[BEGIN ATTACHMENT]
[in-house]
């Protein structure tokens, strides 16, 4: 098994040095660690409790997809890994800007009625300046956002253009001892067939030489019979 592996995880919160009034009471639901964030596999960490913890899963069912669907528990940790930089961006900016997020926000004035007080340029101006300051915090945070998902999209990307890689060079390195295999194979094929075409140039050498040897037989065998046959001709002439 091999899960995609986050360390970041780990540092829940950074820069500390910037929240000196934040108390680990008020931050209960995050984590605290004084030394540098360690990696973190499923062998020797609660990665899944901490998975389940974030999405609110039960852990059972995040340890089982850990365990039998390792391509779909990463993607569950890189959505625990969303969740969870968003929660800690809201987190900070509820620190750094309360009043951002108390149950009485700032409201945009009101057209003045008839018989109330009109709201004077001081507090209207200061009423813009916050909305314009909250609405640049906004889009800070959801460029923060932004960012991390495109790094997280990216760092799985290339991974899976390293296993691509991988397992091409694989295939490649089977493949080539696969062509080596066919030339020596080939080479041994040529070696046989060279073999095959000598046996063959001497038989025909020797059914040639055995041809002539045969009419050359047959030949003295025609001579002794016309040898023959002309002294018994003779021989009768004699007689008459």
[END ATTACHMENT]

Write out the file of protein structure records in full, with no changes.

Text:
[in-house]
């Protein structure tokens, strides 16, 4: 098994040095660690409790997809890994800007009625300046956002253009001892067939030489019979 592996995880919160009034009471639901964030596999960490913890899963069912669907528990940790930089961006900016997020926000004035007080340029101006300051915090945070998902999209990307890689060079390195295999194979094929075409140039050498040897037989065998046959001709002439 091999899960995609986050360390970041780990540092829940950074820069500390910037929240000196934040108390680990008020931050209960995050984590605290004084030394540098360690990696973190499923062998020797609660990665899944901490998975389940974030999405609110039960852990059972995040340890089982850990365990039998390792391509779909990463993607569950890189959505625990969303969740969870968003929660800690809201987190900070509820620190750094309360009043951002108390149950009485700032409201945009009101057209003045008839018989109330009109709201004077001081507090209207200061009423813009916050909305314009909250609405640049906004889009800070959801460029923060932004960012991390495109790094997280990216760092799985290339991974899976390293296993691509991988397992091409694989295939490649089977493949080539696969062509080596066919030339020596080939080479041994040529070696046989060279073999095959000598046996063959001497038989025909020797059914040639055995041809002539045969009419050359047959030949003295025609001579002794016309040898023959002309002294018994003779021989009768004699007689008459």